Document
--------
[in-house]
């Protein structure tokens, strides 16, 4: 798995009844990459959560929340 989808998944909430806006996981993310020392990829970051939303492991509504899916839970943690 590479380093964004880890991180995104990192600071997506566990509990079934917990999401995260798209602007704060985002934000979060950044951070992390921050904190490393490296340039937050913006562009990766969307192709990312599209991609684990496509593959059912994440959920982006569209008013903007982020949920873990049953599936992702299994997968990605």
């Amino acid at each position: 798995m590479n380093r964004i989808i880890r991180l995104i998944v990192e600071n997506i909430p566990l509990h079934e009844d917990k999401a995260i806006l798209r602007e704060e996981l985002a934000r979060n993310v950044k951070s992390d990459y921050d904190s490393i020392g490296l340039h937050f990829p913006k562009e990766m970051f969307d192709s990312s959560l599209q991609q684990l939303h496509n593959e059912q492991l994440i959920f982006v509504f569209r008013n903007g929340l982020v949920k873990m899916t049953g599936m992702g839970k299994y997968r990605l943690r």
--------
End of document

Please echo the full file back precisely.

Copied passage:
[in-house]
């Protein structure tokens, strides 16, 4: 798995009844990459959560929340 989808998944909430806006996981993310020392990829970051939303492991509504899916839970943690 590479380093964004880890991180995104990192600071997506566990509990079934917990999401995260798209602007704060985002934000979060950044951070992390921050904190490393490296340039937050913006562009990766969307192709990312599209991609684990496509593959059912994440959920982006569209008013903007982020949920873990049953599936992702299994997968990605």
């Amino acid at each position: 798995m590479n380093r964004i989808i880890r991180l995104i998944v990192e600071n997506i909430p566990l509990h079934e009844d917990k999401a995260i806006l798209r602007e704060e996981l985002a934000r979060n993310v950044k951070s992390d990459y921050d904190s490393i020392g490296l340039h937050f990829p913006k562009e990766m970051f969307d192709s990312s959560l599209q991609q684990l939303h496509n593959e059912q492991l994440i959920f982006v509504f569209r008013n903007g929340l982020v949920k873990m899916t049953g599936m992702g839970k299994y997968r990605l943690r």